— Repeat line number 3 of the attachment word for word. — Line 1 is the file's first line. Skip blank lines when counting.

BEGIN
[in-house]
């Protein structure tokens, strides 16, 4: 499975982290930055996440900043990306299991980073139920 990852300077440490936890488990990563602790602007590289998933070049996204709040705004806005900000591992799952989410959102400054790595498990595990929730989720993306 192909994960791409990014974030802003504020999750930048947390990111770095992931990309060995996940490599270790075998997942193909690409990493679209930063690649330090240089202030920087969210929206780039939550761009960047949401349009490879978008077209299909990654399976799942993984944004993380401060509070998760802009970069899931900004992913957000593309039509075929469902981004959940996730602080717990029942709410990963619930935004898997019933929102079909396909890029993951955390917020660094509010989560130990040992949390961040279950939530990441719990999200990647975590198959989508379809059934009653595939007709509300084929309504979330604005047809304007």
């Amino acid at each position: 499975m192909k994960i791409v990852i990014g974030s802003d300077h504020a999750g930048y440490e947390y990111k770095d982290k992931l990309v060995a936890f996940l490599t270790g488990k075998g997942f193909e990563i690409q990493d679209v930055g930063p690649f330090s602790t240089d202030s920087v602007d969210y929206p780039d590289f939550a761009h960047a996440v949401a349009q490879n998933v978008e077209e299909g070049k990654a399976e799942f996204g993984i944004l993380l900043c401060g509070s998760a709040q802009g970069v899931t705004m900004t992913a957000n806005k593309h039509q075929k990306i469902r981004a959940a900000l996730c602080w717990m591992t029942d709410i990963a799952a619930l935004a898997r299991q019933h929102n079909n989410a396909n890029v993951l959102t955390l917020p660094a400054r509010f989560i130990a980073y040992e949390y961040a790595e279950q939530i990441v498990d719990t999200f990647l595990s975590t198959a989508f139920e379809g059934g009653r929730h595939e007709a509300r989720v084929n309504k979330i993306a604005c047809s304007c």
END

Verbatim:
């Amino acid at each position: 499975m192909k994960i791409v990852i990014g974030s802003d300077h504020a999750g930048y440490e947390y990111k770095d982290k992931l990309v060995a936890f996940l490599t270790g488990k075998g997942f193909e990563i690409q990493d679209v930055g930063p690649f330090s602790t240089d202030s920087v602007d969210y929206p780039d590289f939550a761009h960047a996440v949401a349009q490879n998933v978008e077209e299909g070049k990654a399976e799942f996204g993984i944004l993380l900043c401060g509070s998760a709040q802009g970069v899931t705004m900004t992913a957000n806005k593309h039509q075929k990306i469902r981004a959940a900000l996730c602080w717990m591992t029942d709410i990963a799952a619930l935004a898997r299991q019933h929102n079909n989410a396909n890029v993951l959102t955390l917020p660094a400054r509010f989560i130990a980073y040992e949390y961040a790595e279950q939530i990441v498990d719990t999200f990647l595990s975590t198959a989508f139920e379809g059934g009653r929730h595939e007709a509300r989720v084929n309504k979330i993306a604005c047809s304007c």